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Kosovo PM Submits Disputed Border Pact for Ratification

Pressure from Washington and Brussels seen as crucial factor in decision that could further undermine the fragile government.

8 May 2017

Kosovo’s parliament will decide the fate of a border-demarcation agreement with Montenegro that opposition parties have vowed will never pass.

 

Isa Mustafa
The agreement would be put before parliament today, Prime Minister Isa Mustafa (pictured) said after a telephone conversation with U.S. Deputy Assistant Secretary of State for European and Eurasian Affairs Hoyt Yee, Balkan Insight reports.

 

Opposition groups headed by the nationalist party Vetevendosje (Self-Determination) and the Alliance for the Future of Kosovo (AAK), led by controversial former guerrilla commander Ramush Haradinaj, have tried to scotch the agreement since it was signed in 2015, saying the country would be giving up substantial tracts of pasture land to its smaller neighbor.

 

Mustafa’s government has had to weigh strong domestic opposition to the agreement against pressure to pass it on the part of the State Department’s Yee and the European Union.

 

Top EU officials put ratification of the agreement at the top of the list of conditions for easing travel rules for Kosovans.

 

Foreign Minister Enver Hoxhaj discussed the issue at a meeting with the EU’s foreign policy chief Federica Mogherini and the commissioner for enlargement, Johannes Hahn, in Brussels on 2 May. A Foreign Ministry statement said the European Commission now considers the demarcation issue as the only remaining criterion for visa liberalization, Balkan Insight reported last week.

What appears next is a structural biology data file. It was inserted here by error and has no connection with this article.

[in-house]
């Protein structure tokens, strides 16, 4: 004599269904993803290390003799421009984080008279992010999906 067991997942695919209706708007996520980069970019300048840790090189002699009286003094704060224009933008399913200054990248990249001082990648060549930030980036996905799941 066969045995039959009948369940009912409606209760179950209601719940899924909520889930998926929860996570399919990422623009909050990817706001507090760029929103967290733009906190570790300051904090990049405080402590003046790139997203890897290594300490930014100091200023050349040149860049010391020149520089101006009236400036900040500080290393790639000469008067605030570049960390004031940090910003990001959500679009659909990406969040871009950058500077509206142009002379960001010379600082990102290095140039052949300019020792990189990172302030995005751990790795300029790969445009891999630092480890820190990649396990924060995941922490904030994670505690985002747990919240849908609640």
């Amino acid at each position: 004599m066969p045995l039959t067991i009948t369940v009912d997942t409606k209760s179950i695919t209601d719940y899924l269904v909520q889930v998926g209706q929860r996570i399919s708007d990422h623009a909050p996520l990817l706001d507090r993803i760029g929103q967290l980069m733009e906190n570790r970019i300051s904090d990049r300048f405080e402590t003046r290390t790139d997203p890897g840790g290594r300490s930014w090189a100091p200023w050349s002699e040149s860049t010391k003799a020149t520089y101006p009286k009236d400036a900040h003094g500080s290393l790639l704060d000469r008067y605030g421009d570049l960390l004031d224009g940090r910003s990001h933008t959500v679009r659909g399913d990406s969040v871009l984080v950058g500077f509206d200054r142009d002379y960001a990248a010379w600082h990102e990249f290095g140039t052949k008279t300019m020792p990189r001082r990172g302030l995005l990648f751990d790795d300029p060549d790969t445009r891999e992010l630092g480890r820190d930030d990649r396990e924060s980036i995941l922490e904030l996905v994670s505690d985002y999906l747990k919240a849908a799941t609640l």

Mustafa’s agreement to send the controversial demarcation pact to lawmakers is just the latest sign of Yee’s clout among Balkan leaders. A career diplomat, Yee is the main State Department liaison with Central and Southeastern Europe. A week ago he met with Macedonian leaders in the aftermath of a bloody invasion of parliament by nationalists opposed to a power-sharing deal with ethnic Albanian parties.

 

Yee urged all sides in Macedonia to permit the newly formed parliamentary majority made up of Social Democrats and ethnic Albanian parties to form a government, RFE/RL reported.

 

 

  • Some members of the Kosovo ruling coalition also oppose the border demarcation pact, making the odds of it being ratified hard to predict. Ethnic Serb parliamentarians had not clarified their stance on the issue, Balkan Insight wrote last week. Montenegro stands on the cusp of joining NATO, a move that will draw it much closer into Western power structures.

 

  • Yee also criticized the Hungarian law seen as an attempt to close down Central European University in Budapest, a prominent graduate school funded by American financier George Soros, a target of abuse from Hungarian (and Macedonian) conservatives.

 

  • The legislation is worrisome “because it targets [CEU] very clearly and threatens … this important American Hungarian institution,” Yee said in Budapest last month.

Compiled by Ky Krauthamer

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